• A lack of access has already been identified as a hunting management issue on the KFO, and closing 50% of routes will clearly impact many uses outside motorized recreation.
  • The RMP proposed simply does not reflect current usage levels not accurately address future usage projections. The projections were developed in numerous state planning documents and must be reviewed and incorporated into federal public lands management plans. This failure to accurately address demands on the KFO going forward will result in a plan that rapidly loses value for on the ground management decisions.
  • The RMP moves to a fully designated trail system for all users but any expected benefits of the change to a designated trail system are not addressed. The RMP does not analyze why the habitat protection of a designated trail system is not sufficient to achieve RMP objectives and why the RMP finds further closures are necessary. This despite that the fact that many habitat management plans identify designated OHV trail systems as the single factor in protecting habitat.
  • While the initial closures proposed in the RMP are painful for the OHV community, many of the standards and guidelines proposed lay the groundwork for significantly more closures in the future, if area specific travel management plans are developed to address site specific issues.
  • The issue specific travel management standards (e.g., big game habitat, lynx and sage grouse habitat) are often not supported by scientific research and often directly conflict with regional management guidelines for the species. The RMP standards almost always seek to exclude motorized access first, even if it is not identified as a concern in regional planning documents.
  • The RMP proposes “optimize big game habitat”. This standard is of significant concern as most of the planning office is mule deer habitat and optimizing this habitat would require removal of any use that could impact the mule deer.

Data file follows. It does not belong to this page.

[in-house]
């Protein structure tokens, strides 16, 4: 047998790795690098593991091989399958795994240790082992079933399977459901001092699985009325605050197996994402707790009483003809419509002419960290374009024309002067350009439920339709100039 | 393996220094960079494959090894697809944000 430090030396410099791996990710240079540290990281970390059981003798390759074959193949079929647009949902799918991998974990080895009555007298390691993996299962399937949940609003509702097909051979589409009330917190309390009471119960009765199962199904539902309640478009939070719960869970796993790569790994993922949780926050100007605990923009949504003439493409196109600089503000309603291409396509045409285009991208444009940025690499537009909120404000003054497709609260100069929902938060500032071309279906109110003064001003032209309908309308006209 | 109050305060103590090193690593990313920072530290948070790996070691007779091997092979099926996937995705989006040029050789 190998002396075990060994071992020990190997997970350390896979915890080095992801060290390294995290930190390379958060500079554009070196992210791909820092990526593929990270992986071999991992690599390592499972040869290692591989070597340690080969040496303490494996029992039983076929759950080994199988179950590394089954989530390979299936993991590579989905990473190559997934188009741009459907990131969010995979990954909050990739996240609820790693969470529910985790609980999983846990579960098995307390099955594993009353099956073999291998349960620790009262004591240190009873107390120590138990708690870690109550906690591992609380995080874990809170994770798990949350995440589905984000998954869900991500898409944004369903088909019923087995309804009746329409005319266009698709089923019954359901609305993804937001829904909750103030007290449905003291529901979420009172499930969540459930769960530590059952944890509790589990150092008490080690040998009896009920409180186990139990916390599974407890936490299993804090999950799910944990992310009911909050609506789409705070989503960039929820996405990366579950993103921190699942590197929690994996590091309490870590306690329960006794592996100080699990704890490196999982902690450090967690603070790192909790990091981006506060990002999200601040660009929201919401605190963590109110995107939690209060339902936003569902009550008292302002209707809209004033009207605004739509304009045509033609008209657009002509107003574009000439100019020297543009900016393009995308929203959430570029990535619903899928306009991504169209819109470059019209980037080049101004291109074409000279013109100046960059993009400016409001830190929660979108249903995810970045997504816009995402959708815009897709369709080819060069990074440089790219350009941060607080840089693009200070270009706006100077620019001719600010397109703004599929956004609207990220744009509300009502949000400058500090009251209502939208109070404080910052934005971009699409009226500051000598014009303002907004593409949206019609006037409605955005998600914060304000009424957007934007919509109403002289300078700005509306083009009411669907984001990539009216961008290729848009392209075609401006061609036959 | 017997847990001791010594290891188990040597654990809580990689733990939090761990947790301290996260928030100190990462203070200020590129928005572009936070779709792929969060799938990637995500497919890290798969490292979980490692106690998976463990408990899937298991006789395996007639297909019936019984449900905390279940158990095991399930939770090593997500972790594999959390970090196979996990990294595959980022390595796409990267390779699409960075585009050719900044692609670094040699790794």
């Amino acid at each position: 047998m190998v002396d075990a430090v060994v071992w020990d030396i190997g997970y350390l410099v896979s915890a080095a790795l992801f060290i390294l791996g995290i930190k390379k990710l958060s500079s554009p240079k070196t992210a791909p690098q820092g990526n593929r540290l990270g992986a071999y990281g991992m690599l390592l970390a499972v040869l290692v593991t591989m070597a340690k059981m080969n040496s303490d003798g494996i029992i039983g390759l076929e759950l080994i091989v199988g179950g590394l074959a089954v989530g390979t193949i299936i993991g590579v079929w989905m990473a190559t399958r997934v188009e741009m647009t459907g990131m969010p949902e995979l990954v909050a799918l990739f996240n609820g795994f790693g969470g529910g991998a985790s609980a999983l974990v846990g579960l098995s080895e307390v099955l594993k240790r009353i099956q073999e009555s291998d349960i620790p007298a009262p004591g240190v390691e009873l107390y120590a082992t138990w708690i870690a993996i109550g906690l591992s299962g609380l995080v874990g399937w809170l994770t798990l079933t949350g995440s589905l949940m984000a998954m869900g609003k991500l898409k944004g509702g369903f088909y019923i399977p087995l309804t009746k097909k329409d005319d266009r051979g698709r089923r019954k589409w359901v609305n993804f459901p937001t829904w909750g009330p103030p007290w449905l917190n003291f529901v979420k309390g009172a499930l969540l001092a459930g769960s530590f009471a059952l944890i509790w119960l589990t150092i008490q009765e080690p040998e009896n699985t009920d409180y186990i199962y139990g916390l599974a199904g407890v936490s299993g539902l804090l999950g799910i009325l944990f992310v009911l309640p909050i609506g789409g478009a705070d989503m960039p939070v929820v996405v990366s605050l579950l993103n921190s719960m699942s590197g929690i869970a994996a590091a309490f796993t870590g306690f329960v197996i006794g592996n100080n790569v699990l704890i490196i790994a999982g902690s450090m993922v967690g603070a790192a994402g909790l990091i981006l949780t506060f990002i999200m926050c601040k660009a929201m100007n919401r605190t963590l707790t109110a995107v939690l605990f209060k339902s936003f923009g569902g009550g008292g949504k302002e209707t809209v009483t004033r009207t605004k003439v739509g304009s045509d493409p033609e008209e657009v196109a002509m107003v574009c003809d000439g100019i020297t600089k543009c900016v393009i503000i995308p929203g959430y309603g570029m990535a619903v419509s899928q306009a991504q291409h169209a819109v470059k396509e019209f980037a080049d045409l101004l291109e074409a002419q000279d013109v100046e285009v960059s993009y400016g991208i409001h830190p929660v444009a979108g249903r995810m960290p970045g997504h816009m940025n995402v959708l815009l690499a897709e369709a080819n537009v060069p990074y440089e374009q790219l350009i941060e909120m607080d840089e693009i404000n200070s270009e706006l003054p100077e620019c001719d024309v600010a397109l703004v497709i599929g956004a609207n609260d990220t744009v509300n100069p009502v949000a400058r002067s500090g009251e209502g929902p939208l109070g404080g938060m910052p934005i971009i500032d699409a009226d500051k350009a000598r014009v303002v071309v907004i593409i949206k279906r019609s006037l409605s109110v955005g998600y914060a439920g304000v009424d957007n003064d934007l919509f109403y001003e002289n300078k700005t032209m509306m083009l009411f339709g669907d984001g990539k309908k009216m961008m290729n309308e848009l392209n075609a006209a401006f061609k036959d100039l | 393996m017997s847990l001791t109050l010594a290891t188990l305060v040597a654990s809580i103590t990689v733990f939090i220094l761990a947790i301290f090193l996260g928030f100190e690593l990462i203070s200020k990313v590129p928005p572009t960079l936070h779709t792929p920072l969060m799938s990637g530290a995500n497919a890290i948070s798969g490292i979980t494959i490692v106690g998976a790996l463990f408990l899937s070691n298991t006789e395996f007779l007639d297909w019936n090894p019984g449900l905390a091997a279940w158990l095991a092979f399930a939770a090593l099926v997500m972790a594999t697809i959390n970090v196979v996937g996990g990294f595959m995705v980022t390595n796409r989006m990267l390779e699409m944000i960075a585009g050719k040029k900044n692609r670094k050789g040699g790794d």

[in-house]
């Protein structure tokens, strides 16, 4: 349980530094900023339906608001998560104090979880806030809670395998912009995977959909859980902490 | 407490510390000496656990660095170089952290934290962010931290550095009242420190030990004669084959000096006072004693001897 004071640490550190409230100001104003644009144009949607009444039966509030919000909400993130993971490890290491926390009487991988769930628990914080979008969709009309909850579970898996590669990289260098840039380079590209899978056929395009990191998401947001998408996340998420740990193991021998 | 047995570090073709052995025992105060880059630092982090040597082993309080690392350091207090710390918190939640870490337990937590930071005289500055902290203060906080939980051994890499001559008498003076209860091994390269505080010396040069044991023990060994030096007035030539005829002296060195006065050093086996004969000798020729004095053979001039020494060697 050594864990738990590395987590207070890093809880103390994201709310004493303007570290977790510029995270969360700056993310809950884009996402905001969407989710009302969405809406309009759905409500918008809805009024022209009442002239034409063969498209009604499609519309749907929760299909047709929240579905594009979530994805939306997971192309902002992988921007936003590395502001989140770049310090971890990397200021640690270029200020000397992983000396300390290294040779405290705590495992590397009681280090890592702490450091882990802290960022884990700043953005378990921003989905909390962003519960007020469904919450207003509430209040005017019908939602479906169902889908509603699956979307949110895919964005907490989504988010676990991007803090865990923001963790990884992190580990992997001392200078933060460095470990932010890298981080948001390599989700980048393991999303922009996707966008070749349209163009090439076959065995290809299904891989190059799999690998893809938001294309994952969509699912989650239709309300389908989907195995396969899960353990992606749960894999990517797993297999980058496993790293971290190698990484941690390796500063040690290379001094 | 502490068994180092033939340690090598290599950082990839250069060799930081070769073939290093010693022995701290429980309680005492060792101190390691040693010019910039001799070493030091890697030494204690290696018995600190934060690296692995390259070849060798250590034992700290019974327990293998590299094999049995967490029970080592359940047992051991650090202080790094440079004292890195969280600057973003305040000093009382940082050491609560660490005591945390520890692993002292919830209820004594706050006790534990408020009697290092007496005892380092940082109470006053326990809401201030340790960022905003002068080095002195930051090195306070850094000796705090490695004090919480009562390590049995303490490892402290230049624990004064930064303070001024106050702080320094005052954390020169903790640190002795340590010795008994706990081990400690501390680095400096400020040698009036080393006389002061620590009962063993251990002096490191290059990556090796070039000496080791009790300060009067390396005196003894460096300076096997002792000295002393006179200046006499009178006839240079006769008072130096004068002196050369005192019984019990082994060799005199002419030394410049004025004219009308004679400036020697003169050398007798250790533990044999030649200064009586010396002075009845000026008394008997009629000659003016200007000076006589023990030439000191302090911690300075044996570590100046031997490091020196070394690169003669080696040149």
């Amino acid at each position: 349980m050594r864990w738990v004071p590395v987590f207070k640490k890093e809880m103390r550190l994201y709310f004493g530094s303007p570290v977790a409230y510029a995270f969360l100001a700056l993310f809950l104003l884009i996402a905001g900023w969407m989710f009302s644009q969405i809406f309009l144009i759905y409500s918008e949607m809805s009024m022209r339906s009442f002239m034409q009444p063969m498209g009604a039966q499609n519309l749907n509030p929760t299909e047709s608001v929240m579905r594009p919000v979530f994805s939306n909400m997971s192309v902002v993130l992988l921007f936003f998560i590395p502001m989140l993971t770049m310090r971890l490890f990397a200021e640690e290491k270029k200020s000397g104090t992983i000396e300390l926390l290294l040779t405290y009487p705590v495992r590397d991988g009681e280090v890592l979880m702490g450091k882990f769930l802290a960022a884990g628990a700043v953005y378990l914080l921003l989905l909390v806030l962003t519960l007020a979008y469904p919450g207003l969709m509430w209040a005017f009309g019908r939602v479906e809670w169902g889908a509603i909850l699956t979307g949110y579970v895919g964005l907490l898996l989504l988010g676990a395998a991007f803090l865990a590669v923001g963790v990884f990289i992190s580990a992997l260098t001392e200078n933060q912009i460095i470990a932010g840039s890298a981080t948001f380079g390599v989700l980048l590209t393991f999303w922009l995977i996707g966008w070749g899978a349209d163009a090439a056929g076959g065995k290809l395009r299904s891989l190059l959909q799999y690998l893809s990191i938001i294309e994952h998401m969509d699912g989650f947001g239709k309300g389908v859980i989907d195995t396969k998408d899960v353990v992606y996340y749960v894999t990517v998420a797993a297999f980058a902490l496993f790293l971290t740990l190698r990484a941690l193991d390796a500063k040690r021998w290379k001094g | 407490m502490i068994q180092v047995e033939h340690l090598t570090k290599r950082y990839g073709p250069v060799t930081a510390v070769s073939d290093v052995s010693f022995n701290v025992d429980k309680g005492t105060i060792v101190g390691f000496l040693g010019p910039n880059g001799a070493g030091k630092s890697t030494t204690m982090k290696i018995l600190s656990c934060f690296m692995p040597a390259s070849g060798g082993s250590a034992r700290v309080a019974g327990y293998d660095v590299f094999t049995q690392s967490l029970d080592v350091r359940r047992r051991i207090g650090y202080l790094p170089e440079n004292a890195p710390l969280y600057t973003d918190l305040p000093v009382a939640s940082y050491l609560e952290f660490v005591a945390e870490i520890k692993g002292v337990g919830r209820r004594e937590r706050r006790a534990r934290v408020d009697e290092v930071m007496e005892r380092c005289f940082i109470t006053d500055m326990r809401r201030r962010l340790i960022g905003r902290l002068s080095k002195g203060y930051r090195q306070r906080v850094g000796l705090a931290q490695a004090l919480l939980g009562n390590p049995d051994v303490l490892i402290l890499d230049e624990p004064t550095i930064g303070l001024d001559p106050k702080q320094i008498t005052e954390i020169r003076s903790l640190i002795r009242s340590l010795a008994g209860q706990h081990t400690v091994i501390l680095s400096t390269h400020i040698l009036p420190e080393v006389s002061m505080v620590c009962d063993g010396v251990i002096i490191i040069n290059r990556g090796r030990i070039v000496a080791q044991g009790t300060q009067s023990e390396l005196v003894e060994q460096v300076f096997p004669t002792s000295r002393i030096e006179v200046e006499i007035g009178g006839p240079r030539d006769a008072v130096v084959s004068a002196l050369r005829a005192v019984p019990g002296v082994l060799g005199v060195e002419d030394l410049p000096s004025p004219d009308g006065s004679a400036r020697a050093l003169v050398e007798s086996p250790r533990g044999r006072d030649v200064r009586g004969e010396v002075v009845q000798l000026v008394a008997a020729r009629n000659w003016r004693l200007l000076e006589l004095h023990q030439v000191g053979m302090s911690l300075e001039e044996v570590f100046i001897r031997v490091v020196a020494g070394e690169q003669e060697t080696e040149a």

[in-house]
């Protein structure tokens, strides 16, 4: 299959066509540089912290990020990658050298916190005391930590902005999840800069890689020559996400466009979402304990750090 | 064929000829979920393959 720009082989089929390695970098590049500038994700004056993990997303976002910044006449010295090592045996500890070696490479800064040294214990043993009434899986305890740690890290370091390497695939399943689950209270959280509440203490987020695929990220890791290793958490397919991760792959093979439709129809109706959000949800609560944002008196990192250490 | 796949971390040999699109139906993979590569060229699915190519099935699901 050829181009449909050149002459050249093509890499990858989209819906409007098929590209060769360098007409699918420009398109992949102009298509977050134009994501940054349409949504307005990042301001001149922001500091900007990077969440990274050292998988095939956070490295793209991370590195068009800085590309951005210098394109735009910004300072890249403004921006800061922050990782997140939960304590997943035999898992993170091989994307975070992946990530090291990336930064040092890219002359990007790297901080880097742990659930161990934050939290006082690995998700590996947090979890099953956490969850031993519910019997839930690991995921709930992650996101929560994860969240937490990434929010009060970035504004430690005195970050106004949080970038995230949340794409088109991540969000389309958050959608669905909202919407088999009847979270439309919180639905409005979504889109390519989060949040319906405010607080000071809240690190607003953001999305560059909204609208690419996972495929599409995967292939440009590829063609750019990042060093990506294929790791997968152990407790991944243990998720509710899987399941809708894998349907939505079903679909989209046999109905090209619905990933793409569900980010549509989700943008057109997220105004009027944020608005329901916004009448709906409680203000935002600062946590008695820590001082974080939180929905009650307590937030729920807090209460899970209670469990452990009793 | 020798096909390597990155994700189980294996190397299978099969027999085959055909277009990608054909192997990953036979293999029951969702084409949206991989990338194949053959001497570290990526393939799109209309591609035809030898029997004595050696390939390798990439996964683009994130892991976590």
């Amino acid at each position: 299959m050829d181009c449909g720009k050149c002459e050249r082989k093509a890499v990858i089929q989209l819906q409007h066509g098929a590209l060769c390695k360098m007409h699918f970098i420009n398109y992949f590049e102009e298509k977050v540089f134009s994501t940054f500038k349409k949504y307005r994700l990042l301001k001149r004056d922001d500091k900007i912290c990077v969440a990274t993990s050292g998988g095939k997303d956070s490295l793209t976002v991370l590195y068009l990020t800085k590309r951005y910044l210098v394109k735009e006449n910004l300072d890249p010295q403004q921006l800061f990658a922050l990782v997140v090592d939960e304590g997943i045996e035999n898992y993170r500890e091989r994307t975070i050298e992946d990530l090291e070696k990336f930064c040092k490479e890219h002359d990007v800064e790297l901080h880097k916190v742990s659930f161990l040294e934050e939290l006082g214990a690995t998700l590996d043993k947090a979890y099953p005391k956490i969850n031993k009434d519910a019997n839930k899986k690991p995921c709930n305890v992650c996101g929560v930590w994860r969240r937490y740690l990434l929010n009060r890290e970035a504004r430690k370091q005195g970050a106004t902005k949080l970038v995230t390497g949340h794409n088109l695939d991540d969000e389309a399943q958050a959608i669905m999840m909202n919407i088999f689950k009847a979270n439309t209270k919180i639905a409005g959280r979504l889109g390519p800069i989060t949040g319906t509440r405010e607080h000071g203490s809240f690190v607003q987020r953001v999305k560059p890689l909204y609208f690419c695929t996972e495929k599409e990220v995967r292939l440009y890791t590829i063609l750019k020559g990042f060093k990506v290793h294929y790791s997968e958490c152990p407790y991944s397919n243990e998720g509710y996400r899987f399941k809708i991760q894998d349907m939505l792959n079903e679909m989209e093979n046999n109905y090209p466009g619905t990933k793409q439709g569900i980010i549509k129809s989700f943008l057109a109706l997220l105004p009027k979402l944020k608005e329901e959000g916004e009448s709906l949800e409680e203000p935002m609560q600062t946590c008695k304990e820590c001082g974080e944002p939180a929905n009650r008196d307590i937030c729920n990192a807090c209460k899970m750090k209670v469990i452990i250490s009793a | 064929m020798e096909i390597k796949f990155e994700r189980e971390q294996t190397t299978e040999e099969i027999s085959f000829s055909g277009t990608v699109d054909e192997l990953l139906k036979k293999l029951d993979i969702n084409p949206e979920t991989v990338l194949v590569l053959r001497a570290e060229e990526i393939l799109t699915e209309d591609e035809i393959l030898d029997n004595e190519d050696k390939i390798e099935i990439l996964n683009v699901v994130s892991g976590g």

• This lack of analysis for travel management related issues is a violation of NEPA’s requirements for a detailed statement of high quality information of why decisions in the Plan have been made.
  • The RMP proposes closure of all roads and trails on landlocked parcels to all motorized travel. No management issue is identified as the basis for this closure and this will only further restricted ability of users to enjoy the trails by creating dead ends and fragments throughout the system.

Since the comment period ends soon, time is of the essence. The AMA, COHVCO and TPA need your help. Riders, their friend and family are encouraged to submit comments before January 17. Please cut and paste the aforementioned talking points addressed to KFO. Do not forget to sign and date your letter before mailing it.

To be most influential, and to make sure everyone’s voice is heard, please take the time to personalize your letter. Any additional information you can provide regarding specific trails, recreational experiences, camping and other uses of this area you and your family enjoy will only strengthen the effectiveness of your letter.

TAGS:  , , , , , , , ,

Leave a reply